September 29 2022, Kimpton Fitzroy London
Friday 30 September 2022, JW Marriott Grosvenor
21 November 2022, Hilton London Metropole
BBT editor Paul Revel talks to Graeme Milne, general manager of Corporate Traveller about the latest trends for SMEs
Corporate Traveller offers travel management to SMEs (small and medium-sized enterprises); businesses spending £50,000 to £2 million a year on travel. Why does Flight Centre have a division specially for serving SMEs? Corporate Traveller has actually been around for 20 years. In 2005, Flight Centre globally branded all of its corporate travel divisions as FCm Travel Solutions. But we realised that one size does not fit all – and this became our philosophy; offering a service to someone who spends £100k needs a different approach to someone who spends £10 million. So we relaunched Corporate Traveller in 2009, we said let’s get the brand back on a global level and really focus on making sure our key customer measurements are in place, and that we’re looking after the right people and properly.
How do SME customers’ needs differ from big companies? The big guys have routes they fly all the time, and route deals in place. For us, SME travel seems to be far more varied. Our key strategy is knowing our customers and what they need. You’re working with people individually, you need to know them – for example, where they live, so you’re not offering them Luton when they’re a few minutes from Gatwick.We’ve got a big push on having a blended approach, we don’t believe 100% of travel can be booked online, it’s not cost-effective. There’s a lot of travel that can be booked online and will save you money, but you need to ensure both methods are working well.
Why would a policy of online booking be different for smaller businesses?I think it’s understanding what bits of your travel programme should be booked online and what shouldn’t. With bigger companies you need strategies to make sure everybody’s got access to online booking tools. But in smaller companies with only a few transactions going online, you’ve got to look at whole cost of implementing and training with an online booking tool. If you’re only doing a few journeys and you’re not a regular traveller, an email to a travel consultant is just as quick. Time is also a factor – the time employees spend online researching trips. And with all the choice out there, and extras – such as wifi in hotels – to consider, sometimes what looks like the cheapest price isn’t. We employ experts and we train them heavily – the guys booking for you understand what your company policy is and what makes your company tick.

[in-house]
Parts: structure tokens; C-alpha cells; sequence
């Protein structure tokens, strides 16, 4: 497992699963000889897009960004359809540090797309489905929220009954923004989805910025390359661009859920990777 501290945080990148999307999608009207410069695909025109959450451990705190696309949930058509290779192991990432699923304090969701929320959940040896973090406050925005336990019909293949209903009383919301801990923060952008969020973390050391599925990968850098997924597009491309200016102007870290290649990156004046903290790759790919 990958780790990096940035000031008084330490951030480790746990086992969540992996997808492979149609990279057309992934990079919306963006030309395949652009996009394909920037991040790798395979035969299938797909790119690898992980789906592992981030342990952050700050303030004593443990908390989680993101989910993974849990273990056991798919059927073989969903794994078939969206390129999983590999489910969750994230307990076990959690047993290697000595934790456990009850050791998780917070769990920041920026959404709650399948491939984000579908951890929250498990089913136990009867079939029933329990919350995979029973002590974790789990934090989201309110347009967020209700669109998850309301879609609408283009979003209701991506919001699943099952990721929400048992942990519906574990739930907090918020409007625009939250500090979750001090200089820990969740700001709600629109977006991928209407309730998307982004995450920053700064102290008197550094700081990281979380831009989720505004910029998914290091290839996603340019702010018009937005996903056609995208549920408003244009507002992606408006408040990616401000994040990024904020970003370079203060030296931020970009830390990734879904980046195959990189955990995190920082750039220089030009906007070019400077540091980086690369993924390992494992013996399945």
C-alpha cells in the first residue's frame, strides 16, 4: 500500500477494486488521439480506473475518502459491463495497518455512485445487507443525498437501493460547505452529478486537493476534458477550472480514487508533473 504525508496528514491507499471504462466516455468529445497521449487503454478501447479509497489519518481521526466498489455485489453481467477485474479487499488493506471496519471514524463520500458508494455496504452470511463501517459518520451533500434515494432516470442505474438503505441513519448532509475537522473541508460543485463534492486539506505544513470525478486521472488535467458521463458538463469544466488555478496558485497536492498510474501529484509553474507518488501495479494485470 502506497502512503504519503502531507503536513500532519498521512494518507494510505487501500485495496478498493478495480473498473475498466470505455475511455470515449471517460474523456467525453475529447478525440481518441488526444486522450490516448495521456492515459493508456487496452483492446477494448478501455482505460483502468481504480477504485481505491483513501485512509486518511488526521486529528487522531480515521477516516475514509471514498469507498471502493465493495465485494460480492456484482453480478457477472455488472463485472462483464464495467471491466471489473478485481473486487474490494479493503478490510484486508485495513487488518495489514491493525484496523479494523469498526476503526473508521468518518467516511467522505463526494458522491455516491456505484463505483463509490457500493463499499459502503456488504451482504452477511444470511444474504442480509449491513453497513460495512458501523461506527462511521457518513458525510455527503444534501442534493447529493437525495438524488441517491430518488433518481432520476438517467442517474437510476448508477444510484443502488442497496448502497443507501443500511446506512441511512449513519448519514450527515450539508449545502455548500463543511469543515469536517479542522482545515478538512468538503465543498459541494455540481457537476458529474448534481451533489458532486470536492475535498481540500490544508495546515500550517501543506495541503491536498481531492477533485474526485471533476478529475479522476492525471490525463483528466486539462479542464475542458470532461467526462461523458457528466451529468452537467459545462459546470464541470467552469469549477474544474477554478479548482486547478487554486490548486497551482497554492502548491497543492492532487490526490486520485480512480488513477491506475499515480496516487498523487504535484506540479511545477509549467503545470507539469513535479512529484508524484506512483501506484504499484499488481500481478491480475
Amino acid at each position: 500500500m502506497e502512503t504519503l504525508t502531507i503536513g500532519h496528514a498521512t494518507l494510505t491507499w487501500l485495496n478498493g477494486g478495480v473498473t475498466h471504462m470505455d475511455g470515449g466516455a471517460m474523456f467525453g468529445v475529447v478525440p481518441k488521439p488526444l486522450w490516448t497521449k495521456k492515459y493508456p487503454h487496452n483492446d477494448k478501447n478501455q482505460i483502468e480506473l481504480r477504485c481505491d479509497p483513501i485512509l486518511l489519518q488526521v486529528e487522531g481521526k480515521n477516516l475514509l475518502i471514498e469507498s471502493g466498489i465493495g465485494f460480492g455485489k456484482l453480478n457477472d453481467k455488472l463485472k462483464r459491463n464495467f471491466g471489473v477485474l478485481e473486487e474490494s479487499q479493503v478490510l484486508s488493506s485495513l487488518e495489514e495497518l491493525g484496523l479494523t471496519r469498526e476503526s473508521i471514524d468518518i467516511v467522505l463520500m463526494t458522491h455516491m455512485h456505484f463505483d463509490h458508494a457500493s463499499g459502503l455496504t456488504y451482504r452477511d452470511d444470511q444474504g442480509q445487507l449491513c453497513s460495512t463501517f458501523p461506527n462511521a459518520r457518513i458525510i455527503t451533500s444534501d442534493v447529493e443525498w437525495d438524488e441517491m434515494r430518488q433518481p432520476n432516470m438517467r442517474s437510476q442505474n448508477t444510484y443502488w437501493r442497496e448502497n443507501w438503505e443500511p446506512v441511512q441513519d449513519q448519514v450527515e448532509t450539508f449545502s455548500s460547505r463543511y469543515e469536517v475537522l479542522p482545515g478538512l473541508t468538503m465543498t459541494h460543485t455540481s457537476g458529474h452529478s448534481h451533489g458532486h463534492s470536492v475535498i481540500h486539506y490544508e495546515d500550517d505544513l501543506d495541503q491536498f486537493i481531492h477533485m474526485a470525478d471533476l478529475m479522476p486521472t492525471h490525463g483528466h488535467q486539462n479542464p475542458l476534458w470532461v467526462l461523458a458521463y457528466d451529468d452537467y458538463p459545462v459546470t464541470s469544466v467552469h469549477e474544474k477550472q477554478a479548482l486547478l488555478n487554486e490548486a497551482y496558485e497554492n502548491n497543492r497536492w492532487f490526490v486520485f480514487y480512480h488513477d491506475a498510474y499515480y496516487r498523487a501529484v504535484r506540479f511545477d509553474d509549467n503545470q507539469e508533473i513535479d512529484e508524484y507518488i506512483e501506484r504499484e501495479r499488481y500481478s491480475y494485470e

How can smaller businesses get good corporate deals? We’re part of Flight Centre; one of the largest global travel companies with annual sales of more than £8.2 billion. This is one of our strengths, and where we specialise: we appear to our customer as a small friendly travel agent, but actually we’re one of the biggest travel companies in the world – so we use that negotiating power and the combined spend, collectively for our SME clients.
What are your clients’ biggest concerns at the moment? They’re concerned about having 24-hour assistance and expertise. There have been a lot of high-profile situations where people have been left stranded. I think CSR of staff travelling round the world is a high priority, and more and more people want to make sure their travel is managed. It’s apparent to companies that when travel is not managed, it’s impossible to know where your people are, and how to get them home.From our point of view, we wanted to improve our ability to answer calls in any situation. So we’ve invested in a Cloud-based phone system, which means staff can log-in to a ‘virtual call centre’ from any phone. We recently had to evacuate one of our offices because of a suspect package – and our staff were answering clients’ calls within five minutes of the evacuation.
Many statistics indicate there is a large amount of unmanaged travel happening, and a lot of this in the SME sector – what is your view on this?No question that’s the case: the majority of businesses we go out and see, people don’t have a managed programme. When we talk to them it’s not just about cost-savings, but about time-savings and duty of care – what happens in the event of an ash-cloud type situation, where is the backup?
Is this situation changing? Yes, I think so. Since 2008, when everybody thought the world had ended; as a company Corporate Traveller has doubled in that time. I think more people looking at costs, but more than that – a more detailed review where they’re spending money. The costs are not coming down, with all the taxes on aviation – and I think there’s a switch to a better understanding of the tighter control on costs, coupled with duty of care, that can be gained when travel is managed by professionals.
And that’s good news for your business?Our last financial year [to July 2012] was exceptional, with 37 per cent growth and we’re expecting 10-20 per cent this year. I believe SMEs will continue to see the value with booking with experts – as long as we can show measurable results.